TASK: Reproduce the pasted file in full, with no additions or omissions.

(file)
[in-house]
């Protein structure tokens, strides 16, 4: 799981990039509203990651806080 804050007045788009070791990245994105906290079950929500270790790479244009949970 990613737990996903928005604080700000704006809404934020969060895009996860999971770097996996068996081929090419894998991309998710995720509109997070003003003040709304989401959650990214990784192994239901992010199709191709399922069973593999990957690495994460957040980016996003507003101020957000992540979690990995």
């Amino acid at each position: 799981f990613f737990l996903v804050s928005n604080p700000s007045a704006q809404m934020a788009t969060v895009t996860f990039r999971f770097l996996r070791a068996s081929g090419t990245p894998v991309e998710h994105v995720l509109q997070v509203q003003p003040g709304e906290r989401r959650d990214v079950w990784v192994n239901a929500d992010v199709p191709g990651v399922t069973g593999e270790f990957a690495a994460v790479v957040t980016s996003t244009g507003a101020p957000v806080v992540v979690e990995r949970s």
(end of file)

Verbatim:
[in-house]
């Protein structure tokens, strides 16, 4: 799981990039509203990651806080 804050007045788009070791990245994105906290079950929500270790790479244009949970 990613737990996903928005604080700000704006809404934020969060895009996860999971770097996996068996081929090419894998991309998710995720509109997070003003003040709304989401959650990214990784192994239901992010199709191709399922069973593999990957690495994460957040980016996003507003101020957000992540979690990995």
């Amino acid at each position: 799981f990613f737990l996903v804050s928005n604080p700000s007045a704006q809404m934020a788009t969060v895009t996860f990039r999971f770097l996996r070791a068996s081929g090419t990245p894998v991309e998710h994105v995720l509109q997070v509203q003003p003040g709304e906290r989401r959650d990214v079950w990784v192994n239901a929500d992010v199709p191709g990651v399922t069973g593999e270790f990957a690495a994460v790479v957040t980016s996003t244009g507003a101020p957000v806080v992540v979690e990995r949970s």